Andrew Schorr: So your disease was on the march?
Mia Lefkowitz: Correct.
Andrew Schorr: Okay, so I know you got a second opinion and a third opinion, where did it come down that led to you having a transplant? That's a big deal.
How Did You Decide to Have an Allogeneic Transplant?
Mia Lefkowitz: The doctors showed me a lot of data that showed the earlier I have a transplant, the better the chance of positive outcome. Before I got sick, before I developed additional mutations. And since I'm relatively young for this disease, the disease will have a lot of time to progress, and so they felt that waiting was just going to mean a transplant down the line, and that would be riskier. So, I decided to stack my risk upfront and just go for it.
Andrew Schorr: And Chris, you two were together in this?
Mia Lefkowitz: Yeah.
Chris Donnelly: Yeah. It was a very difficult decision for both of us. On one hand there was... In looking at Mia, it was hard to... Yes, she was more tired and had to take more naps, but overall, her quality of life was still great. You know, we were having a lot of fun as a family, and it was hard to put that risk upfront, but once we saw the data... I think it all came down to the data. The decision that we made was very data-driven, and the doctors at Dana-Farber did a wonderful job at laying that out for us.
Andrew Schorr: Okay, and just to recap that, the data showed that you were developing additional mutations. You were a younger, reasonably healthy woman, and that otherwise the treatments would ultimately not be as effective, and you might need a transplant down the road, but you were in a better position to withstand it now.
Mia Lefkowitz: Correct.
Chris Donnelly: Yes.
Andrew Schorr: Okay. So here we are just a few weeks out, what would you say to someone about the transplant experience, particularly somebody younger? Everybody's situation is going to be different, but how hard has this been?
What Was Your Transplant Experience Like?
Mia Lefkowitz: My hardest part was days 13 to 17 of the transplant for me, where I'd gotten really bad mouth and throat sores. But, aside from that, it's really a mental game of just "all of these things are happening to you in the hospital, and you just have to focus and go through it" and it feels like we're just plucked out of your life and thrown into this bizarre world where the weather doesn't exist, time doesn't exist, you're just going through this experience. So, the mental game is hard, but for the most part, the transplant felt very doable. And on the hardest days I was on a lot of meds, so I don't remember them very well.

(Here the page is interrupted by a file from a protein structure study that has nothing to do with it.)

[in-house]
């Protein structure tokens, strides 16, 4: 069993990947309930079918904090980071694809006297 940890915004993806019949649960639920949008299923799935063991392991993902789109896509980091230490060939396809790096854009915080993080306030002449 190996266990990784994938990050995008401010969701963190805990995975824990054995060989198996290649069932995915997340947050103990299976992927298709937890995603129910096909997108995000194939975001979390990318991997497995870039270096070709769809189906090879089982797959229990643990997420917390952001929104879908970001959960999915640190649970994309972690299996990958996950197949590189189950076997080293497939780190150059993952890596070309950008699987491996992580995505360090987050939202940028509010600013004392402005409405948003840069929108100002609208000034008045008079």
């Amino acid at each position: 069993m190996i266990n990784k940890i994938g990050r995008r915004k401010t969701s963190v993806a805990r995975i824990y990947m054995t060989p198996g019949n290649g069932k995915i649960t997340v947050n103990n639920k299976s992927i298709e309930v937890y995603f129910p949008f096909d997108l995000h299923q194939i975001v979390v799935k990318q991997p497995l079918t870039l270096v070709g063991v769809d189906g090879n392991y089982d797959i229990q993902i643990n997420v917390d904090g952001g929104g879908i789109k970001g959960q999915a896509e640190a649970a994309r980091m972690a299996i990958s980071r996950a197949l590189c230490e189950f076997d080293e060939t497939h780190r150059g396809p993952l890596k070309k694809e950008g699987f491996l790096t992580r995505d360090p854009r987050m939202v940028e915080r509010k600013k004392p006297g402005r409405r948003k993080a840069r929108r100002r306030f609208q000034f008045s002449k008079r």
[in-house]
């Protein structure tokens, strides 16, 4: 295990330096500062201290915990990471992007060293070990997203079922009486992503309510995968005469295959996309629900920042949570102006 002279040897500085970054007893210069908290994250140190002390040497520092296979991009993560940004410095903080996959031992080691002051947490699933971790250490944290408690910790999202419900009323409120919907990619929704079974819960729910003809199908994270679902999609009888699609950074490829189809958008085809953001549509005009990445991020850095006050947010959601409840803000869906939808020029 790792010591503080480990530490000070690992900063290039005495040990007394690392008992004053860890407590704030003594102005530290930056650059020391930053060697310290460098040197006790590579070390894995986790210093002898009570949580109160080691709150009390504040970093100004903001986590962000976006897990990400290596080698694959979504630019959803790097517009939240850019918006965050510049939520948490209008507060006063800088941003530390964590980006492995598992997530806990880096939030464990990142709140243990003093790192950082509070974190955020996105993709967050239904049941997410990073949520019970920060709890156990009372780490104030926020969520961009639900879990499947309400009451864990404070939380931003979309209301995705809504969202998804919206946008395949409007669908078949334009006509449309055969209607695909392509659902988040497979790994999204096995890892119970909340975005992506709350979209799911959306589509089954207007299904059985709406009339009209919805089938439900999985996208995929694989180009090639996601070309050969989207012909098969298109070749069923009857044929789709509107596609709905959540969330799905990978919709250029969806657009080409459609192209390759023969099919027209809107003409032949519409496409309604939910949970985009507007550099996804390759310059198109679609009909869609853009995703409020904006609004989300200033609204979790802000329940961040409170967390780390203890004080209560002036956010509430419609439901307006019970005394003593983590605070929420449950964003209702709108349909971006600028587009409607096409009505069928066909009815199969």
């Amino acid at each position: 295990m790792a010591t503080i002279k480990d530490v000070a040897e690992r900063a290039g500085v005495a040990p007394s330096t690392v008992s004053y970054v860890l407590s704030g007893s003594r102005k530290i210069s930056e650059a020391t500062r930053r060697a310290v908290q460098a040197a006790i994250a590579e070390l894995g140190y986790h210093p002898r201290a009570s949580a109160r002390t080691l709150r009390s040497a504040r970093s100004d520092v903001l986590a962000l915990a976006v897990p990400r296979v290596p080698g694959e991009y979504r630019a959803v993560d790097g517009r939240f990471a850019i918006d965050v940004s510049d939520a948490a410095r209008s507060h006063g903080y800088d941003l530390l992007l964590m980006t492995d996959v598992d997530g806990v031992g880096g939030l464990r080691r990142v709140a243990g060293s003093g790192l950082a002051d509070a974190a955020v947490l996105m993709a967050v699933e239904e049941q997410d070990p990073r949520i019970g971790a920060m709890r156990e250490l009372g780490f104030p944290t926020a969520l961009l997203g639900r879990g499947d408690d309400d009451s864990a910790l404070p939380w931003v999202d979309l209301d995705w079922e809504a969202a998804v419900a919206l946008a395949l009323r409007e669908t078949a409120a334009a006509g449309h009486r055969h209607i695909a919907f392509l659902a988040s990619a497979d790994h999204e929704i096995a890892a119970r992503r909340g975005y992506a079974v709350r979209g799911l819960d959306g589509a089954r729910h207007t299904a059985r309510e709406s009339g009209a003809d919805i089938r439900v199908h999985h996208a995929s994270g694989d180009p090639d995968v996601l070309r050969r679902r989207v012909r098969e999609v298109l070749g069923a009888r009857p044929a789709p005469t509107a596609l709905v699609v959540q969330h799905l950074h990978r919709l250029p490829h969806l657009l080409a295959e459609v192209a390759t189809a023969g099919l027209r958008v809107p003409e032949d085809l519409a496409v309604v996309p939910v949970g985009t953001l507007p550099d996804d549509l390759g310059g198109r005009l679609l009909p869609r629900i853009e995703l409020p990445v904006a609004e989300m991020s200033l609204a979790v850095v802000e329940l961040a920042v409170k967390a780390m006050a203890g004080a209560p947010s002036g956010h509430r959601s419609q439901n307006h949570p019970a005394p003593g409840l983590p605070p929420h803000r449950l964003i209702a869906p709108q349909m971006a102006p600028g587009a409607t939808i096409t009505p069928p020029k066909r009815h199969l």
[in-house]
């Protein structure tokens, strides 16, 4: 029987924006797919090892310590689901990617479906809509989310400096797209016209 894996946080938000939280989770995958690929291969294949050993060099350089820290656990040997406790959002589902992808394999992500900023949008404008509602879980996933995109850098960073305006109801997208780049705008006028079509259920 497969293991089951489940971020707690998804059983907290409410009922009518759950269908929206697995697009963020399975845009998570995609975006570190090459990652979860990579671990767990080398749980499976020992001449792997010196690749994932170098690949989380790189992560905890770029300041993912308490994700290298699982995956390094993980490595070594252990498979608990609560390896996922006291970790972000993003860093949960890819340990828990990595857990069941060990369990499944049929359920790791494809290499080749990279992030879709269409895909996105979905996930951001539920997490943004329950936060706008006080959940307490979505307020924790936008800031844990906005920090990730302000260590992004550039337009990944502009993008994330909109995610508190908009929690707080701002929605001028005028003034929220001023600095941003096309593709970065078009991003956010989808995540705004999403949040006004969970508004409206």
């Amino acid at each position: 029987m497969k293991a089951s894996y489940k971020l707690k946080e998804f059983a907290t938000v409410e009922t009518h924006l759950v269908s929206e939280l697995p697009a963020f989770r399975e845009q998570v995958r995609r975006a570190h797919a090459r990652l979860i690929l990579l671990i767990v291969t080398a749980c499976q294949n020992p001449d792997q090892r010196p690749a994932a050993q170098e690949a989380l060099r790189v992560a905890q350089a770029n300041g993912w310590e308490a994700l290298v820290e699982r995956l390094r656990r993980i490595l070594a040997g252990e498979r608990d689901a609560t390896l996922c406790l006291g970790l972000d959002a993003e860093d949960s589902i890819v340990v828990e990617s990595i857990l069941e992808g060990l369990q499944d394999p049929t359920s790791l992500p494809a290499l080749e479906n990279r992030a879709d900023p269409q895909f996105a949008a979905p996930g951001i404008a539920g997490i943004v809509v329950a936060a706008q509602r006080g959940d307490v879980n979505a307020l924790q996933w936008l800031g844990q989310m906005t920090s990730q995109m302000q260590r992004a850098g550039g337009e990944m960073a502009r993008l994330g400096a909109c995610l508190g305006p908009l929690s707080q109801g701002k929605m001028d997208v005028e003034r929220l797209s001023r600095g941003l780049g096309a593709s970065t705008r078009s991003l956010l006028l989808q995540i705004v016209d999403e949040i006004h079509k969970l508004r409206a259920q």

Andrew Schorr: So Mia now you're home, you had lost your hair, it'll grow back maybe differently. I understand that you had before... If you had straight hair, sometimes you can have curly hair, but how do you, and I want to ask Chris as well, how do you feel about the future?
Mia Lefkowitz: I am both very excited and very nervous. I have a lot of fears of it coming back, of maybe getting graft-versus-host, of getting an infection along the way, having to go back for something. But then I think about the fact that I could be cured, and I could have my whole life, and it's awesome.
Andrew Schorr: There's a donor somewhere who donated their immune system to become yours. I don't know if your blood type changes. I know that can happen. You get the blood type, the donor-
Mia Lefkowitz: We actually have the same blood type, so that was-
Andrew Schorr: And it was the perfect match, I understand?
Mia Lefkowitz: Perfect match, and yeah. Somebody out there saved my life.
Andrew Schorr: Chris, how do you view the future together?
Chris Donnelly: Oh, I'm just so excited. Just so excited. I understand that Mia has all these worries and fears, and for me, since we've gone through this experience together, I'm only hopeful. I don't really worry about anything, just because mostly it's day by day, every day. Some days she's feeling better, some days she's more tired, but overall, I just see this trajectory of health and wellness and our future. It's wonderful.
Andrew Schorr: Well, I love the picture of the love story of you having classrooms next door to each other, and Chris, you are checking this lady out, and how you two have been together. And so, our wishes for you of course, are for a long, healthy life for both of you, and just let the love story continue. Mia Lefkowitz, Chris Donnelly, thank you so much for being with us, and we wish you all the best.
Mia Lefkowitz: Thank you.
Chris Donnelly: Thank you.
Andrew Schorr: I'm Andrew Schorr. Remember, knowledge can be the best medicine of all.
Update From Mia Since Our Interview: “I am on day +86 and feeling well! So far no GvHD and I seem to have a lot of my energy back.”